harelip, cheiloschisis/palatoschisis, CL, CP
Cleft lip (CL) referred to as “harelip” and cleft palate (CP) are variations of a congenital deformity (Pic. 1) caused by abnormal facial development during intra-uterine life.
Cleft lip is formed in the top of the lip as either a small gap or an indentation in the lip (partial or incomplete cleft) or it continues into the nose (complete cleft). If the cleft does not affect the palate structure of the mouth it is referred to as cleft lip. Lip cleft can occur as a one sided (unilateral) or two sided (bilateral). Cleft palate is a condition in which the two plates of the skull that form the hard palate (roof of the mouth) are not completely joined.
Cleft lip and palate are the result of tissues of the face not joining properly during development. As such, they are a type of birth defect. The cause is unknown in most cases.
Risk factors include smoking during pregnancy, diabetes, obesity, an older mother, and certain medications (such as some used to treat seizures). Cleft lip and cleft palate can often be diagnosed during pregnancy with an ultrasound exam.
CL and CP are the most common major congenital oro-facial abnormalities and occur in approximately 1: 700 to 4:1000 live births with significant racial and geographic variation. CL is about twice as common in males as females, while CP without CL is more common in females. Approximately 80% of cleft lips are associated with cleft palates.
The overall incidence of associated anomalies in oro-facial cleft cases is 29%; the highest being associated with isolated cleft palate. Children with CL or CP have associated dental anomalies, particularly the size, shape and position of the teeth. Most of these children have facial deformities, speech disorders, feeding difficulties and stigma. Dissatisfaction with facial appearance leads to reduced peer relationships, self esteem and intellectual competence.
Cleft lip and palate may be associated with several diseases including:
Kallmann syndrome (KS)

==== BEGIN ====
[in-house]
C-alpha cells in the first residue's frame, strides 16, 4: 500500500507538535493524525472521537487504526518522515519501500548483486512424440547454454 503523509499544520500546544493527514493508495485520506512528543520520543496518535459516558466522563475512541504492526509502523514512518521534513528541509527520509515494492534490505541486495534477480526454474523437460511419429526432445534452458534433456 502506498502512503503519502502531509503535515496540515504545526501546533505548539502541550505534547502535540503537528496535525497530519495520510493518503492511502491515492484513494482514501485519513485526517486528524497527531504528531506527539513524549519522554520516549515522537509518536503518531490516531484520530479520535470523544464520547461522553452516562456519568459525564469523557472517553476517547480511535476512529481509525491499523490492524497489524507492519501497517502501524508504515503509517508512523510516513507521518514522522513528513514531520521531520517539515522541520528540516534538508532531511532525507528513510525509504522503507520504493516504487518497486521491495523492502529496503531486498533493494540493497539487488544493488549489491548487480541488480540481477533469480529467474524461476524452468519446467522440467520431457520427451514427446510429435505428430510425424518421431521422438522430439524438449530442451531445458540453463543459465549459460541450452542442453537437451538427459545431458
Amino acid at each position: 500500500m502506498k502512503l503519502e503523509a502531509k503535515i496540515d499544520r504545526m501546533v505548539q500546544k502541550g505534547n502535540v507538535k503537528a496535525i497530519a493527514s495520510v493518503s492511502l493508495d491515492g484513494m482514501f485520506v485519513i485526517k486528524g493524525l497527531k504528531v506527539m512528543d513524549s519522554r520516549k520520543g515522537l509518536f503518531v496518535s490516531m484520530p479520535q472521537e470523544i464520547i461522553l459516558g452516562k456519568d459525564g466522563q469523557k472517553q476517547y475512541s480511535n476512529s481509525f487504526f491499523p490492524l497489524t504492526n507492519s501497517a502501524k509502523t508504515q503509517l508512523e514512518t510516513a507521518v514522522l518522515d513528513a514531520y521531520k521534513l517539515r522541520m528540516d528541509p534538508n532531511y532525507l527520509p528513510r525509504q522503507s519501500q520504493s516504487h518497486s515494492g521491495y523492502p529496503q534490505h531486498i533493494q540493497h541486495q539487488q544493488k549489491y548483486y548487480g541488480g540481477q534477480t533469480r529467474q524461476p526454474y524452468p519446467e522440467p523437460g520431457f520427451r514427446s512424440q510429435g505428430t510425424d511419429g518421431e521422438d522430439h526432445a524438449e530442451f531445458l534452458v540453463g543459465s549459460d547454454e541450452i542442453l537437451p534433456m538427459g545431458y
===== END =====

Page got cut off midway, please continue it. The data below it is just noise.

CLP and other facial and oral developmental defects, such as dental agenesis and high arched palate, have been described in KS patients. Kallmann syndrome is a genetic condition where the primary symptom is a failure to start puberty or a failure to fully complete it. Its also features the additional symptom of an altered sense of smell; either completely absent (anosmia) or highly reduced (hyposmia).
KS responsible gene to be identified was FGFR1 (Fibroblast Growth Factor Receptor 1); loss-of-function mutations of this gene cause a form of KS with autosomal dominant transmission (Pic. 2).
Women with KS have an advantage over the men as their ovaries normally contain a normal number of eggs and it sometimes only takes a couple of weeks of treatment to achieve fertility while it can take males up to two years of treatment to achieve fertility.
Males with KS are often born with an unusually small penis (micropenis), undescended testes (cryptorchidism) and have azoospermia or severe oligozoospermia, spontaneous recovery of gonadal axis function is possible.
This would involve the use of assisted reproductive technologies (ART) where sperm can be harvested directly from the testes even if no sperm are present in the ejaculate. Proper management of patients with Kallmann syndrome usually allows them to attain normal reproductive health.